Sydney, March 22:
Former India bowling coach Joe Dawes doubts whether the defending champions can replicate the devastating impact Pakistan speedster Wahab Riaz had when they play Australia in Thursday’s cricket World Cup semi-final.
Dawes, who worked as India’s coach between February 2012 and October 2014, on Sunday also said Mahendra Singh Dhoni’s men will be confronted with the psychological baggage of their winless Australian summer campaign against the Cup co-hosts.
Riaz, 29, is still the talk of the World Cup despite Pakistan being on their way home, owing to a memorable spell in Adelaide, reports the Sydney Morning Herald.
The left-armer’s spell removed opener David Warner and skipper Michael Clarke and had Shane Watson behaving like a cat on a hot tin roof on a responsive Adelaide Oval pitch. Riaz had the home team under pressure during their 214-run chase.
But Australia eventually managed to weather the storm and won by six wickets.
The Indians will note the vulnerability of the Australian batsmen in their quarter-final. But while their pace trio of Umesh Yadav, Mohammed Shami and Mohit Sharma has improved a lot, they don’t have a Riaz clone in their line-up, said Dawes.
“No doubt, they’ll try that. (But) around the wicket is going to be a bit harder than just having a left-hander there,” he said on Sunday.
“They will have watched that and will give it a go, and Umesh has definitely got the pace to do it, but he’s not an overly tall man so that sort of changes the trajectory and the bounce,” he said.
The left-armers, Dawes said, “are proving to be quite difficult throughout the whole tournament.”
Dawes feels that even though Duncan Fletcher is a clever coach, India don’t have a left-arm pacer to repeat Pakistan’s Riaz havoc.
“They’ll be doing their homework and will give it a crack. Fletch (Fletcher) is a pretty astute coach. He’ll be watching all of these things and he’ll look to try and bring that in somewhere and give it a whirl,” he said.
“But the left-hander is a big advantage and that’s where the Indians don’t have anyone with real pace, or any left-hand bowlers here at the moment.”
Shami has 17 wickets at an average of 13 in the World Cup to be third behind left-armers Trent Boult (New Zealand) and Mitchell Starc (Australia) on the wicket tally. The right-arm seamer has been skipper Dhoni’s key man.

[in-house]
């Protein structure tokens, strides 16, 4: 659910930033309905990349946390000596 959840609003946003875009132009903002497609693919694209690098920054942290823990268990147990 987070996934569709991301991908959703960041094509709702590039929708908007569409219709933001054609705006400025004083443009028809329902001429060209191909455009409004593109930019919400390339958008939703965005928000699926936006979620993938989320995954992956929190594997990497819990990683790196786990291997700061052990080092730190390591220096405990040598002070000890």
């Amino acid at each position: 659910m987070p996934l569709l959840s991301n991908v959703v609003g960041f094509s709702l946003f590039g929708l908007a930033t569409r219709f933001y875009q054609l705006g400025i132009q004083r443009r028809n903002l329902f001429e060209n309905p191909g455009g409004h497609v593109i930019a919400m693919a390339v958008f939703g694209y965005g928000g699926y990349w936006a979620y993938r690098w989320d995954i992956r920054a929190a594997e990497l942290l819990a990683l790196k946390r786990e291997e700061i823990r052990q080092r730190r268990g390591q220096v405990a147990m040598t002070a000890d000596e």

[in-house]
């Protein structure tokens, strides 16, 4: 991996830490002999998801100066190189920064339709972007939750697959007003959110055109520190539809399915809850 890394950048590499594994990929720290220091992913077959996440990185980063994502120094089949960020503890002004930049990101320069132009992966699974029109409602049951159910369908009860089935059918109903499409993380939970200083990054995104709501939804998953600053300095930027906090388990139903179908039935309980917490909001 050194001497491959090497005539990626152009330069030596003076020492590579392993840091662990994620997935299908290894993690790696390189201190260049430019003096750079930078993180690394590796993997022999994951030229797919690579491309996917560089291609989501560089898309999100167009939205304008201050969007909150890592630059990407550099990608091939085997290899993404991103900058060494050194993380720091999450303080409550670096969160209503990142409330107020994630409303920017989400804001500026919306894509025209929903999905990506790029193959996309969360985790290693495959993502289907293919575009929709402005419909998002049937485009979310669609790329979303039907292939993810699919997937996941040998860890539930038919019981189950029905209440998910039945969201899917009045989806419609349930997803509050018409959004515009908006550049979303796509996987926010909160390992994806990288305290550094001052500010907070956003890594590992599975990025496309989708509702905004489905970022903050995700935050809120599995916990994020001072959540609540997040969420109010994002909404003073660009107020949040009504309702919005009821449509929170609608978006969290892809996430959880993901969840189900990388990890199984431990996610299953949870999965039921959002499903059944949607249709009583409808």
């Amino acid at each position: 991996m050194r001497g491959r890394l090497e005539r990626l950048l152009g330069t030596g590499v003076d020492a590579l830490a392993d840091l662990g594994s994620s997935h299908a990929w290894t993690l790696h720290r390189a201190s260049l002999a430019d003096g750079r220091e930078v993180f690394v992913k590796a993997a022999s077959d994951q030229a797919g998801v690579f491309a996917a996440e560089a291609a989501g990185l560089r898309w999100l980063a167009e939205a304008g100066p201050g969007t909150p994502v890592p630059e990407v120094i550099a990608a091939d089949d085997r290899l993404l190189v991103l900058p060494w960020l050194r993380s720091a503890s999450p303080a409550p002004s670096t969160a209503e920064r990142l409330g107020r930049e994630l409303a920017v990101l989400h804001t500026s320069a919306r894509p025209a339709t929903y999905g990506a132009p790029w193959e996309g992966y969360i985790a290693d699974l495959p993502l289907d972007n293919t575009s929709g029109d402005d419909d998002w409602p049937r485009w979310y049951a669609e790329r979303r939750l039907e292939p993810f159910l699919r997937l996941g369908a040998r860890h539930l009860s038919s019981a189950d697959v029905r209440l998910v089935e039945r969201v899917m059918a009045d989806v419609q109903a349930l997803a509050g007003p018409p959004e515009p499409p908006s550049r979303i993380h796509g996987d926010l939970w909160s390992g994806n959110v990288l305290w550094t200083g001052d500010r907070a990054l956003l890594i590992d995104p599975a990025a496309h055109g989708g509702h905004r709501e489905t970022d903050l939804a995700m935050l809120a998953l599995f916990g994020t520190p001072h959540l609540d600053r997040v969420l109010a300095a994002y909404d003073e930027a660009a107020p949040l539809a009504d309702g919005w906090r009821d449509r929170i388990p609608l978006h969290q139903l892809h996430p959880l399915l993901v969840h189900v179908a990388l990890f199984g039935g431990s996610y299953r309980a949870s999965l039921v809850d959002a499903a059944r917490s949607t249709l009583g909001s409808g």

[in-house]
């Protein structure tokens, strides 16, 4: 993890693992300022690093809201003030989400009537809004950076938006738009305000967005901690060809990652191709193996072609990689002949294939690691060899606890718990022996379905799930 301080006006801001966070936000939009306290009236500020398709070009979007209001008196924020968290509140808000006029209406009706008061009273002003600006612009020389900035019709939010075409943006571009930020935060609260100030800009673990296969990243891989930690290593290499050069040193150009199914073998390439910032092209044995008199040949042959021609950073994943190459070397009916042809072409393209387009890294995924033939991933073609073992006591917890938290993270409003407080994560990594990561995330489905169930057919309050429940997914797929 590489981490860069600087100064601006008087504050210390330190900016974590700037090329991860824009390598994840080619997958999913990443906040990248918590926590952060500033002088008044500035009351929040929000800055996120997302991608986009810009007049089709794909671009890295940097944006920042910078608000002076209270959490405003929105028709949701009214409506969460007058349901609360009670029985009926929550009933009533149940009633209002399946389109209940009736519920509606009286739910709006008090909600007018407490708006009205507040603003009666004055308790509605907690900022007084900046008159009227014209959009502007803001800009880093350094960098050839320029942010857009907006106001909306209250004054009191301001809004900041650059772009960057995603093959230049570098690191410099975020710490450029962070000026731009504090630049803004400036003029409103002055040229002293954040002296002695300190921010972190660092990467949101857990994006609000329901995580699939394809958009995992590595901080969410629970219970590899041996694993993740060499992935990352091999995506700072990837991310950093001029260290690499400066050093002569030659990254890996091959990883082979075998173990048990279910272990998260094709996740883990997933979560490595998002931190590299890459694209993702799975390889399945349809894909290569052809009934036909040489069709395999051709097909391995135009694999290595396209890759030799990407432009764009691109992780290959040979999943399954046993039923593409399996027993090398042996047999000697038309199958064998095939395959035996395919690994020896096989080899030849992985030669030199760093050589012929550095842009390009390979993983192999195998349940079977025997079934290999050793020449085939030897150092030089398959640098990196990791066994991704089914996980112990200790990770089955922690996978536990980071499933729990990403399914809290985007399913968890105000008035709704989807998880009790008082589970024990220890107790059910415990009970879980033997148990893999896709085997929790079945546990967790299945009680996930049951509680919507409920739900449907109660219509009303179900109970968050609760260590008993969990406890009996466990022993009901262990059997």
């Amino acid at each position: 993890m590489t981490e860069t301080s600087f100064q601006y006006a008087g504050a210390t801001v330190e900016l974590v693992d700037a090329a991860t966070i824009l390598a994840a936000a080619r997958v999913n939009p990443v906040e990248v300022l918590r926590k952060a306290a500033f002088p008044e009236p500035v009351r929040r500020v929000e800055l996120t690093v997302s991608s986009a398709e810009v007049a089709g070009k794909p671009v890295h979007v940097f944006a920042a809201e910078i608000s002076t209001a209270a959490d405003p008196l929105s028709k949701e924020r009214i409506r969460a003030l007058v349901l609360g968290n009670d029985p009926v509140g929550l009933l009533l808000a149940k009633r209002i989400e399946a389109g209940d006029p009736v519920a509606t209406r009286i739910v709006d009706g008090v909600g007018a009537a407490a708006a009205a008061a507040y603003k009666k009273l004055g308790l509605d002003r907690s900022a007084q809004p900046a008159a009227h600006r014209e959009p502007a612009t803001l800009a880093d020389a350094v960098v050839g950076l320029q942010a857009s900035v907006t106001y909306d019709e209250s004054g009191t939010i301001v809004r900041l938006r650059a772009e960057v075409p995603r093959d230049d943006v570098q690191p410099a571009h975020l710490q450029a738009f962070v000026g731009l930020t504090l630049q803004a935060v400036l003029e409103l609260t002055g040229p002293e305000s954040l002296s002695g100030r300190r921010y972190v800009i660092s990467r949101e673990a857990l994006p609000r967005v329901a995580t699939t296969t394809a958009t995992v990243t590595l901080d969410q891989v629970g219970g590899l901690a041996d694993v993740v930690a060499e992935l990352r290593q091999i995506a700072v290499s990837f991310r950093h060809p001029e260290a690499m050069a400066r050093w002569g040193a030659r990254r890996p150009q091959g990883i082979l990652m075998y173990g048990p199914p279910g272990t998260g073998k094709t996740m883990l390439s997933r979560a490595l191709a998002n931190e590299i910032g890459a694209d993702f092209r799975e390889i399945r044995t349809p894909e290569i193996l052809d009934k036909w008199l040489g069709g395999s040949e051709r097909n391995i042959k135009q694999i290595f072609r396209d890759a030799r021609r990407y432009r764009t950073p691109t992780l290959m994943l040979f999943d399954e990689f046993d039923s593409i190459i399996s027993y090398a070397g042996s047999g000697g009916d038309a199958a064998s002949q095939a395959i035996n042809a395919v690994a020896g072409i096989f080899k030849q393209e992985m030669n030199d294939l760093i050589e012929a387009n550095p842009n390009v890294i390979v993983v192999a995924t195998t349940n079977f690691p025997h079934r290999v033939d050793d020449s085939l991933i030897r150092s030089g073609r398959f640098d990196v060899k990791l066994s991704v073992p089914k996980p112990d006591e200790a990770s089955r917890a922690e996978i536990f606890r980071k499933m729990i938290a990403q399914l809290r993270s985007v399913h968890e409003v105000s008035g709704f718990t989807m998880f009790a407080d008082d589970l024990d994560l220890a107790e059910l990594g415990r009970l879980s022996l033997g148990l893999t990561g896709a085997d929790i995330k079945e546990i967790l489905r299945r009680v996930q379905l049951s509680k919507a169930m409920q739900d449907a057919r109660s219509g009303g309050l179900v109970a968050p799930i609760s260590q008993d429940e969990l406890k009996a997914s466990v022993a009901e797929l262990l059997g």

After four months in the country, his success is an indication that India have finally found their range.
But after being unable to register a win against Australia throughout a Test series and One-Day International (ODI) tri-series campaign, there are undeniable mental hurdles to overcome, according to Dawes.
“During the Test series they really struggled for consistency. They bowled some good balls, then really let the pressure off.”
“It looks like maybe adapting to the conditions and getting their lengths right they’ve really improved their consistency so they’re building pressure now,” the Queenslander told the Sydney Morning Herald.
Dawes said that skipper Dhoni, 33, is the man behind India’s turnaround but his team faces a big challenge against Australia.
“M.S. (Dhoni) leads them well in One-Day cricket and they’ve sort of got on a roll. I still think under pressure they’ll be tested. I’m not sure they’ve been tested a great deal under pressure yet.”
According to Dawes, “That’s going to be the real challenge in a semi-final against Australia, where there is that little bit of no doubt psychological damage over the summer where they’ve been hit around a bit.”
“I think they have got the tools to hurt any side, it’s just whether or not they can be consistent enough to put the ball in the right area on the day, which they have and haven’t done throughout the summer,” Dawes signed off.